• Tax rescinded 1872


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Bureaucratic Difficulties 1860s

  • Costly to run audits on taxpayers, lacking inexpensive and rapid travel, communications

  • Costly record copying, inadequate filing systems

  • Monitoring for government officer corruption difficult for same reasons

  • Inadequate civil service professional development


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Withholding of Income Taxes

  • Important human engineering element of income tax system

  • Endowment effect Thaler

  • Fairness issues

  • Underground economy flourishes where withholding is impossible.


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Tracking Stocks

  • Tracking stocks are claims on a division of a corporation

  • Increased use of computers in businesses allows greater facility for tracking individual lines of businesses

  • Tracking stocks are likely to grow in importance, and with them a host of related risk-management tools


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The Corporation

  • David Moss points out that a law requiring that all corporations have limited liability was tried as an experiment in New York State in early 19th Century,

  • Moss points out that limited liability was not obviously a good idea: it created agency problems for stockholders, who might pursue risky strategies at bondholders’ expense. Moreover, in fact unlimited liability hardly ever caused serious problems in practice.

  • But, New York experiment was obviously successful, and eventually all states copied it.


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Moss’ Theory why Limited Liability Corporations were so Successful

  • Investor overestimation of miniscule probability of loss beyond initial investment discouraged investment (weighting function)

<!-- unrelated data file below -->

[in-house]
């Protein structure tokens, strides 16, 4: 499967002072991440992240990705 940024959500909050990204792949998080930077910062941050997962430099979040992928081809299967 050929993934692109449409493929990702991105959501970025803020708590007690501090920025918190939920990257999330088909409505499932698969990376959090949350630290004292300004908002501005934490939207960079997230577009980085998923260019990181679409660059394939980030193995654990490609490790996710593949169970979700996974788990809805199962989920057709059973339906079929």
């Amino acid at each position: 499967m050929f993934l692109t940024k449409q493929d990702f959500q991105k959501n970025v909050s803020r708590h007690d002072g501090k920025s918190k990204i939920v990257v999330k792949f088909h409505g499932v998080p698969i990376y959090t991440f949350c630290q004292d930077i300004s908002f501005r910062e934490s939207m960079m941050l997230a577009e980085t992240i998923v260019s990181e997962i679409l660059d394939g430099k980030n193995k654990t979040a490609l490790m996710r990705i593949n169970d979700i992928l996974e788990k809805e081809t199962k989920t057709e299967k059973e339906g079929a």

• Lottery effect: with limited liability, an investment in a corporation was a throwaway item, like a lottery ticket (prospect theory)

  • Allowed for investors to hold a highly diversified portfolio (not a concept that framers of corporate law were comfortable with then).


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Inflation Indexed Debt Successful

  • History shows many examples of nominal debt being wiped out in real terms by high inflation

  • Indexed debt first attempted in Massachusetts, 1780, to help finance Revolutionary War

  • Shay’s rebellion 1786, sparked by apparent unfairness of other nominal contracts (e. g., soldiers’ pay) being worthless while indexed debt was not

  • Indexed bonds did not appear again in the United States until 1997. Still today no private indexed debt


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Barriers to Inflation-Indexed Debt Successful

  • Strong tradition of nominal framing of contracts, so that nominal contracts stand alongside indexed ones

  • Mistrust of indexation formulae

  • Need a thoroughgoing indexation, such as that afforded by the Unidad de Fomento (UF) of Chile

  • New information technology makes indexation more of a possibility


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Real Estate Risk Management Devices Successful

  • Value of homes is a major source of risk


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Macro Markets Successful

  • My book, 1993, urges creation of markets for long-term claims on aggregates such as GDP of countries, incomes by education level, occupational incomes

  • Such assets would create prices for long-term claims on incomes, reframing attentions toward long-term values


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Conclusion Successful

  • Advancing information and other technology will create vast changes in financial markets in next twenty years

  • Many opportunities for innovation